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Climate, elevation keys to wine styles

Climate, elevation keys to wine styles

Finding a wine fitting your taste is not only a challenge for the enthusiast, but also connoisseurs. While there are many factors that determine wine styles, the vast diversity of the world’s climate and thousands of wine grapes growing across the globe bring the most variety in the taste and body style.

Climate describes what weather conditions (temperatures, rainfall, sunshine) are expected in a typical year. Climates suitable for wine production are generally divided into hot and cool climates. Broadly speaking, a region’s climate is determined by the latitude or, more simply, how close it is to the equator. The closer a region is to the equator, the hotter the climate: Think of South Africa versus Germany.

Elevation also has an influence. A region at high elevation will have a cooler climate than one closer to sea level even if they share the same latitude. The oceans also influence a wine region, depending on the temperature of the water. Consider the warm ocean current of Western Europe, and many wine regions of California, Chile and South Africa are cooled by cold ocean currents.

A general rule: Hot climate wines will generally be higher in alcohol, fuller body, with more tannin and less acidity. Cooler climate wines will generally have less alcohol, lighter body and more acidity.

Hot/warm climate regions — Argentina, Australia, southern Italy, California, central Spain, central Portugal and Southern France.


  • 2015 Pascual Toso Malbec Mendoza, Argentina (about $15 retail)


  • 2015 Penfolds Bin 28 Shiraz, Australia (about $32 retail)

Cool climate regions — Oregon, Washington state, New Zealand, Northern France, Germany


  • 2015 Chateau Ste. Michelle Gewurztraminer, Washington (about $12 retail)


  • 2015 Cloudy Bay Sauvignon Blanc, New Zealand (about $33 retail)
Wine production insight boosts experience

Wine production insight boosts experience

Discussions about wine production and all of its technical components may be a bit boring for most of us. But a better understanding about what goes into wine, as well as where and how it is made, will not only help you decipher wine labels but also aid in evaluating potential wines to enjoy.

The first step to understanding the wine is to identify the grape variety from which it is made. With the exception of many French labels, most wines are labeled with the grape variety along with the brand. (French wines are often identified by region, with specific regions being known for producing certain grapes or styles.) Of course, not all chardonnays will taste exactly the same, but they will have similar flavor profiles. Once you know the grape and the flavors, you can better understand what type of wine is in the bottle.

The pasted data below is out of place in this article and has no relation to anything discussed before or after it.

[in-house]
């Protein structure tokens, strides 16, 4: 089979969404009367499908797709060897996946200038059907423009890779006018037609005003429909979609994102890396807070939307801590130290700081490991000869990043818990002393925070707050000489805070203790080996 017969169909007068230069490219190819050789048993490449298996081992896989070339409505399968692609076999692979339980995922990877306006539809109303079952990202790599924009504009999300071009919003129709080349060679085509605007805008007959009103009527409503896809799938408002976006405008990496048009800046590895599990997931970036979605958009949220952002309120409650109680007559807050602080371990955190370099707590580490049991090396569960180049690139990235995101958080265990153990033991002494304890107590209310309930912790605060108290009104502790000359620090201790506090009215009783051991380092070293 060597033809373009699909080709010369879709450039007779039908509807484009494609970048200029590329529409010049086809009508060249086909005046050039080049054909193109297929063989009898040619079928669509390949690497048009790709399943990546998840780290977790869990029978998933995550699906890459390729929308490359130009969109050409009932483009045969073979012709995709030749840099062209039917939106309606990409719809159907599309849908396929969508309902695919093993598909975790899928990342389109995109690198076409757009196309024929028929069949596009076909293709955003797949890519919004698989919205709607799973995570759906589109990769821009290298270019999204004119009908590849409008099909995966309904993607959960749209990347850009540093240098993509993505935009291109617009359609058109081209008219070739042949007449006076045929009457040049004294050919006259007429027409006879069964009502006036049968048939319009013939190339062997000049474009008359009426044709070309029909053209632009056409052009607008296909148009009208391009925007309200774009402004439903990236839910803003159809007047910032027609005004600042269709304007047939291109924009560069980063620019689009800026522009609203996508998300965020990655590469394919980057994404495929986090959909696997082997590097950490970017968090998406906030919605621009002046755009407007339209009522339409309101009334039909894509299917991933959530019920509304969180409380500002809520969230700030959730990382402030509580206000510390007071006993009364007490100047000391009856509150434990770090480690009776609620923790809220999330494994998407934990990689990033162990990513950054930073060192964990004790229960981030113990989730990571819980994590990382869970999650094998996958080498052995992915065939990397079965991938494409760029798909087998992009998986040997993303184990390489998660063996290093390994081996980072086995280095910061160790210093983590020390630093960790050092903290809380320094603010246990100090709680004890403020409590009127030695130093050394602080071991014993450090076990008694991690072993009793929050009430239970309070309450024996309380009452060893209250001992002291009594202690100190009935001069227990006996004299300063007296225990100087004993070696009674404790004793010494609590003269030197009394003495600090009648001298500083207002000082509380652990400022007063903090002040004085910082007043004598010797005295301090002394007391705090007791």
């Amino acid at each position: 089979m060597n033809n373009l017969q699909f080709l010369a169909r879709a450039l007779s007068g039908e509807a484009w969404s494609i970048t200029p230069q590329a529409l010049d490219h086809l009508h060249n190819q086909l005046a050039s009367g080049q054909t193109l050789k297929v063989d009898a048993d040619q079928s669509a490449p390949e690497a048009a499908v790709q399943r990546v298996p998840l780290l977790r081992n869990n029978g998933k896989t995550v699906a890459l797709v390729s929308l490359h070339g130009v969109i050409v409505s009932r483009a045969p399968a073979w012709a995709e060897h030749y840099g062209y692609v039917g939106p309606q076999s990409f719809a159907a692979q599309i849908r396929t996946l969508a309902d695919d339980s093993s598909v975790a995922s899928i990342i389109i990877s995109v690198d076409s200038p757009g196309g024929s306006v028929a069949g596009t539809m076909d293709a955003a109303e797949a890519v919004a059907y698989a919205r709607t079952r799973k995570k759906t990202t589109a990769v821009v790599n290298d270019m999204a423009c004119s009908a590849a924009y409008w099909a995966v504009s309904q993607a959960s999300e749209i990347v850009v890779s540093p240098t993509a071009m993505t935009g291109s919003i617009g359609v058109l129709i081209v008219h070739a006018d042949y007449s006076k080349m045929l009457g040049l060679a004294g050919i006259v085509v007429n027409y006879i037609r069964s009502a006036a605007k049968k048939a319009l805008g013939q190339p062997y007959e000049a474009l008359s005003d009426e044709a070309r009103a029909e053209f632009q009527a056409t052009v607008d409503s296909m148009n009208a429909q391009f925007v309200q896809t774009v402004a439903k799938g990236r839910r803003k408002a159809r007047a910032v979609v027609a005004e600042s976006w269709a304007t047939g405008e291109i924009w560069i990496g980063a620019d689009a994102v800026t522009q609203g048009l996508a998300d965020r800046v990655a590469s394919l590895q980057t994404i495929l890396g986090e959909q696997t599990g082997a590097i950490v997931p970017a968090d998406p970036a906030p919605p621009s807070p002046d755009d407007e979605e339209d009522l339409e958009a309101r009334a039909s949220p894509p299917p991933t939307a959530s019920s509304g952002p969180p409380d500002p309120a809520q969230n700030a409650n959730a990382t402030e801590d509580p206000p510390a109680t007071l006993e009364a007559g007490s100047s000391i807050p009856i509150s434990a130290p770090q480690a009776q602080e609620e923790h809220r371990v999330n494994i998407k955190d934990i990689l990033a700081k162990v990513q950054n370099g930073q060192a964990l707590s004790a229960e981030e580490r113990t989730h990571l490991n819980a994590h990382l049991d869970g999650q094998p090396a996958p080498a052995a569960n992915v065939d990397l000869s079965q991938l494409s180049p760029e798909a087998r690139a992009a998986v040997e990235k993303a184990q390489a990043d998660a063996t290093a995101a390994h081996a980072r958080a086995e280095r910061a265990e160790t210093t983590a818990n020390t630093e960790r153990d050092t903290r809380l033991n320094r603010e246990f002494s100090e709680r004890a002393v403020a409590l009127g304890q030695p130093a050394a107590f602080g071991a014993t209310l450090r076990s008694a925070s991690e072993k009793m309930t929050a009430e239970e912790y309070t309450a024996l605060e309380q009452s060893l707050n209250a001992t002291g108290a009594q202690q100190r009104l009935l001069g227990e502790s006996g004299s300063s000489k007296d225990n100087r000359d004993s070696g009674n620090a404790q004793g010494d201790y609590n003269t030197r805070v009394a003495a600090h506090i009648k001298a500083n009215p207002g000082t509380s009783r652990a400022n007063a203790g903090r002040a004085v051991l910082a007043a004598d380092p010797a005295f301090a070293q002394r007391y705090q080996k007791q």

Who produces the wine also makes a difference. If a company is producing thousands of barrels using high-tech equipment versus a small family winery with only a few hundred barrels, the outcome will be different. I always use cheese as a comparison. Consider the difference in a supermarket brand cheese versus a locally produced small batch cheese.

Where the grape is grown and what goes on in the vineyard is the next key. The climate — hot versus cool — determines style. Hot areas usually grow grapes that are riper, richer and more full-bodied. Grapes grown in cool areas generally will be lighter-bodied and produce wine lower in alcohol content. Also influencing the wine taste is crop size, age of the vines, when the grapes are harvested, and even how much spraying is done and the pesticides used.

Another factor in determining taste is whether the winemaker used massive stainless steel or small hand-crafted, new oak barrels to store the wines.

It’s also important to keep in mind that most of these factors will be reflected in the price. A wine mass-produced and brought to market quickly will be cheaper than one that is more elaborately produced and aged.


  • 2014 Chamisal Vineyards Stainless Chardonnay, California (about $16 retail)


  • 2013 Alexander Valley Schoolhouse Reserve Cabernet, California (about $41 retail)
Red grapes shine in plenty of wines

Red grapes shine in plenty of wines

If we judged wine based on what we see on the shelves at wine shops it would seem there are very few red grape varieties worth drinking. Cabernet sauvignon, merlot and pinot noir dominate the offerings in stores and on restaurant wine lists. And because of this strong presence many wine drinkers have a mistaken impression that the world’s other red grapes are inferior in quality and flavor. The good news is this simply isn’t true. There are many other red wines to explore.

Barbera is Italy’s second biggest variety but seems to get overlooked in the wine market. Because it’s a late ripener it can be very tart and astringent. But with careful harvesting it makes wines with lovely sweet plum and cherry flavors. It can be aged but the best time for drinking is when it is fresh and the most recent vintage.